Massive Dad 2.0: Step Up 2 Massive Dad | Review by Paul Fleckney
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Massive Dad 2.0: Step Up 2 Massive Dad

Note: This review is from 2015

Review by Paul Fleckney

There I was, enjoying the second show by sketch trio Massive Dad, when … it stopped. It was only 40 minutes in and I was curious to see how things might pan out in the final 15, when I realised I’d just been watching them. It was certainly an abrupt finish.

Still, what I saw I enjoyed. This doesn’t strike me as a show that will propel Massive Dad into the limelight (even if you ignore the time issues), but it does consolidate their place as a skilful and smart sketch trio. They’ve added a little slickness to proceedings as they move from one sketch to the other, and as with their debut, there is verve and imagination to the sketches themselves.

Among the highlights was the banking interview where the hopeful candidate had the misfortune to wear a brooch. Internal monologues abounded about this faux pas, and it was taken to a nicely absurd level. The opener, which lampooned how women are portrayed in adverts for coffee, chocolate and low-fat yoghurts, was simple, effective and had a point.

Their parody of a 1970s cop show is a less original idea, but it nicely located and executed the tropes of the genre. Stevie Martin’s deadly serious 'bring it in' as they studied some of the evidence was delivered absolutely spot on, as were most of her lines. There were a couple of unnecessary twists on occasions – one being their moving the 1970s cop show to an 1870s one, which was initially a bit confusing, even if they did excavate some funnies once they were there.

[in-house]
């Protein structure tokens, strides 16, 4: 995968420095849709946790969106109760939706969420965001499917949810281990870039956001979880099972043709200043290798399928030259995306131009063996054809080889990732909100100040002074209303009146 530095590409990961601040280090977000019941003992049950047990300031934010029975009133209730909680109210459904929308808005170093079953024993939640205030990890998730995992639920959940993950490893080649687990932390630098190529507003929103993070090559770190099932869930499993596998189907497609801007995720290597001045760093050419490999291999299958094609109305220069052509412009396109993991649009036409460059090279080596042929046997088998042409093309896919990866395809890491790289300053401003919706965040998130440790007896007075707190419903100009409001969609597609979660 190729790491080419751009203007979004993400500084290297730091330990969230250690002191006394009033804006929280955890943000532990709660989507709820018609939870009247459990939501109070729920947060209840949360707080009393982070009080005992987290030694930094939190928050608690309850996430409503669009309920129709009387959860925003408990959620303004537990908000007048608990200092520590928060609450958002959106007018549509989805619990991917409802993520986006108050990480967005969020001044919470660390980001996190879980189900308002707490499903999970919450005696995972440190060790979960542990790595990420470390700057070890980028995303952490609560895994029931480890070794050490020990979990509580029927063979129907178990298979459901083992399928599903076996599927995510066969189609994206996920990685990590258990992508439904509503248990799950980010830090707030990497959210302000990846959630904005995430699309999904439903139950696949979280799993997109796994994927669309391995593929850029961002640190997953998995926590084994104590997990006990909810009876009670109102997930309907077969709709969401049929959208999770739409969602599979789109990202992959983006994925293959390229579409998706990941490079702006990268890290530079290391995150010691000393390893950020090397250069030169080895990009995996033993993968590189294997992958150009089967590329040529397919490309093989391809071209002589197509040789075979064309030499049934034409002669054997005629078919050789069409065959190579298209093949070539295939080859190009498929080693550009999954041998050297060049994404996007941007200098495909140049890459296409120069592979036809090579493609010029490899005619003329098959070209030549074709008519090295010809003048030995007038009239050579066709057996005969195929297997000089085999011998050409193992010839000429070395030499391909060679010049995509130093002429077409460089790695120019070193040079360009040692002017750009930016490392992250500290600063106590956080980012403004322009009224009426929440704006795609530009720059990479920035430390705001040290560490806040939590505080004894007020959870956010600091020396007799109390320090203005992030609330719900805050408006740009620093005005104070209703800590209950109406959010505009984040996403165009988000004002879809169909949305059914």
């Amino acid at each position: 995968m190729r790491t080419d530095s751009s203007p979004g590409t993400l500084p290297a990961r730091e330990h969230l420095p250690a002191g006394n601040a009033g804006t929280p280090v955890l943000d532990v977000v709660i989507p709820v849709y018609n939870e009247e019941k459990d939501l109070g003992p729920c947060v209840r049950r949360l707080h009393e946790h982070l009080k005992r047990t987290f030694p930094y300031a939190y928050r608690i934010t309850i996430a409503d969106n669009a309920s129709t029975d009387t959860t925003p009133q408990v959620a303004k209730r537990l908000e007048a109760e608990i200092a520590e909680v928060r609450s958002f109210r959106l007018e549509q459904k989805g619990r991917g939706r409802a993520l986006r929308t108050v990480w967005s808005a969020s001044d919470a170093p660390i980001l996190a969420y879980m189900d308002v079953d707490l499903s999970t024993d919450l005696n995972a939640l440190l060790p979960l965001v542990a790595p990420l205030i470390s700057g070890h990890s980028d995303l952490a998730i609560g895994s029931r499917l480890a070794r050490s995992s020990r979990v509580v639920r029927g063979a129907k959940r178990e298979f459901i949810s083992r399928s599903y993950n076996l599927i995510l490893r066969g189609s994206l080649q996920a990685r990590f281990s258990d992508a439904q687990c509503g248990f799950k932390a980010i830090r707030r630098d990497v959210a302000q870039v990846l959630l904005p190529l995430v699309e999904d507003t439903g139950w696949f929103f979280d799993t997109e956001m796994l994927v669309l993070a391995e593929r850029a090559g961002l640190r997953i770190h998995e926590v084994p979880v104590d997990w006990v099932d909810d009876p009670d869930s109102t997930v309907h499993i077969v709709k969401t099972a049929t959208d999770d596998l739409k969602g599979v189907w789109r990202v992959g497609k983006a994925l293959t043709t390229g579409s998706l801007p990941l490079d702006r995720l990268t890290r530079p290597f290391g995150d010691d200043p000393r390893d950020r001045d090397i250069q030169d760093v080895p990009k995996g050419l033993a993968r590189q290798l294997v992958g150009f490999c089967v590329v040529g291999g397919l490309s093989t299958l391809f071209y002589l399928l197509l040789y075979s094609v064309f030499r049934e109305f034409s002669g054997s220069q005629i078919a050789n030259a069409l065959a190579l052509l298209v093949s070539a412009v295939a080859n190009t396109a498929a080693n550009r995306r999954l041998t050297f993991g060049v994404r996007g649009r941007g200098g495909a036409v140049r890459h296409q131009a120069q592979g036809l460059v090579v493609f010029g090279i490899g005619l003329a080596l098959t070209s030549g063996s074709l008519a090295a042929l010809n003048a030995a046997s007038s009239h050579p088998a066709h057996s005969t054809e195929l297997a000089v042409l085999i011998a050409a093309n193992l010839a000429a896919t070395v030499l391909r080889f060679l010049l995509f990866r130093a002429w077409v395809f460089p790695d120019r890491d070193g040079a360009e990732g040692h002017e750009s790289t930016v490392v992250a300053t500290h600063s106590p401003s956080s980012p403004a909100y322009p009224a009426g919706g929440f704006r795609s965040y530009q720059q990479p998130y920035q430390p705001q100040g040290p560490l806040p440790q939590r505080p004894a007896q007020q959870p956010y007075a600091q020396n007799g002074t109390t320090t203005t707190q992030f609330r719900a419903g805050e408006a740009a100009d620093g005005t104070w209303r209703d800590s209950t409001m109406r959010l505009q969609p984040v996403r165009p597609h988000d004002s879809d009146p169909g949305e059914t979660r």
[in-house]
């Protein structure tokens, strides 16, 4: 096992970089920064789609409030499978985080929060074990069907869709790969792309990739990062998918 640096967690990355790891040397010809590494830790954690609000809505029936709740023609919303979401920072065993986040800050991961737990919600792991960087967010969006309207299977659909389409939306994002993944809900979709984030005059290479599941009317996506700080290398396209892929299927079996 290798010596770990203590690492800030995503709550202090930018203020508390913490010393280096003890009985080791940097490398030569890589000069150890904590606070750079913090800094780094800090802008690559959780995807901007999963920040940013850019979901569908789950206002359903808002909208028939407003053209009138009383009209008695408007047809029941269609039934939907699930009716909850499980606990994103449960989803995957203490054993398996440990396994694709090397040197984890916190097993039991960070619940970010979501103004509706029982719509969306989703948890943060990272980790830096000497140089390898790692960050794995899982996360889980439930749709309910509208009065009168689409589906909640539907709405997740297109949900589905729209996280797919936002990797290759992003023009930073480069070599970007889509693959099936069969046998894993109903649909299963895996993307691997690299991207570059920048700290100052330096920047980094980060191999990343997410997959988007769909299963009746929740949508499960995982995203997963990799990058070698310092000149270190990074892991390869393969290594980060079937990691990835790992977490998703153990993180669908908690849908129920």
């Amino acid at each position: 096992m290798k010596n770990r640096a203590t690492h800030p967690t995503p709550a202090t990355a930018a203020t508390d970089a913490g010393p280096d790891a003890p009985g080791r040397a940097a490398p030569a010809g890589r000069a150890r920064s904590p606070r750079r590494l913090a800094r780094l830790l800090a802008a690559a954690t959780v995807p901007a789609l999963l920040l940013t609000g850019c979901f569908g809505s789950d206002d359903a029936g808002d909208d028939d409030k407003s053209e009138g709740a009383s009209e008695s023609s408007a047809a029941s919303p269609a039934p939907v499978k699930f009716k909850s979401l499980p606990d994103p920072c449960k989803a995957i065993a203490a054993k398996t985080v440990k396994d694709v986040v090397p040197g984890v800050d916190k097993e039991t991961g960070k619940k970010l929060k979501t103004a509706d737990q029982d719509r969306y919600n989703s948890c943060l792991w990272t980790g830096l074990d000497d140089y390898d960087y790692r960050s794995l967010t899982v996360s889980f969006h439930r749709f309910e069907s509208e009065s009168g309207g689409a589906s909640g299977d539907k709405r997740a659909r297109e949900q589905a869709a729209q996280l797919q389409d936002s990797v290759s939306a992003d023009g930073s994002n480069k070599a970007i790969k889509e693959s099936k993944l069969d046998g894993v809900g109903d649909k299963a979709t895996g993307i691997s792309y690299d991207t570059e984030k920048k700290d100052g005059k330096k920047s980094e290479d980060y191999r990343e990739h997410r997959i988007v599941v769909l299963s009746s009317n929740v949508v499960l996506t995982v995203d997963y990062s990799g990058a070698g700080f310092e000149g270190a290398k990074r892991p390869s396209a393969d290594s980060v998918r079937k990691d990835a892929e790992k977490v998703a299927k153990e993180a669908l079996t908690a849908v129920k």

There’s a bit of grouting in between sketches where they pull back and give us a peak into their methods as a sketch group. This culminates in them performing a skit with the initial storyboard projected behind them for comparison. It’s an idea that reminded me of Idiots of Ants, imaginative and funny as well, as they contorted their real-life selves to fit the two-dimensional version behind them.

A sketch on food envy threatened to catch alight but never quite did, and a final extended piece in which they parodied earnest 'political' theatre groups (combating state surveillance through the medium of puppetry) was fun if not their funniest.

And that’s where it ended, suspended in mid-air after a full-throttle 40 minutes despite the fact they’re not exactly short of ideas.

Review date: 12 Aug 2015
Reviewed by: Paul Fleckney
Reviewed at: Pleasance Dome

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